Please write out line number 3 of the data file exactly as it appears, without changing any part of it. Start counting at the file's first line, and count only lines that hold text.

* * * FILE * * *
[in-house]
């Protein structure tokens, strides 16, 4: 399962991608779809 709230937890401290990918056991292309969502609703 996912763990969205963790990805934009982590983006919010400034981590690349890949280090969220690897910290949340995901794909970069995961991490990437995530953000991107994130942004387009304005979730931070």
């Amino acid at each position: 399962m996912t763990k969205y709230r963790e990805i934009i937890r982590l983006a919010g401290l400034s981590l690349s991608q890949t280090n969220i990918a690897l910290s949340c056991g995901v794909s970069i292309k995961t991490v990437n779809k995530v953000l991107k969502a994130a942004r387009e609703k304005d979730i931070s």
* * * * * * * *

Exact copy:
């Amino acid at each position: 399962m996912t763990k969205y709230r963790e990805i934009i937890r982590l983006a919010g401290l400034s981590l690349s991608q890949t280090n969220i990918a690897l910290s949340c056991g995901v794909s970069i292309k995961t991490v990437n779809k995530v953000l991107k969502a994130a942004r387009e609703k304005d979730i931070s």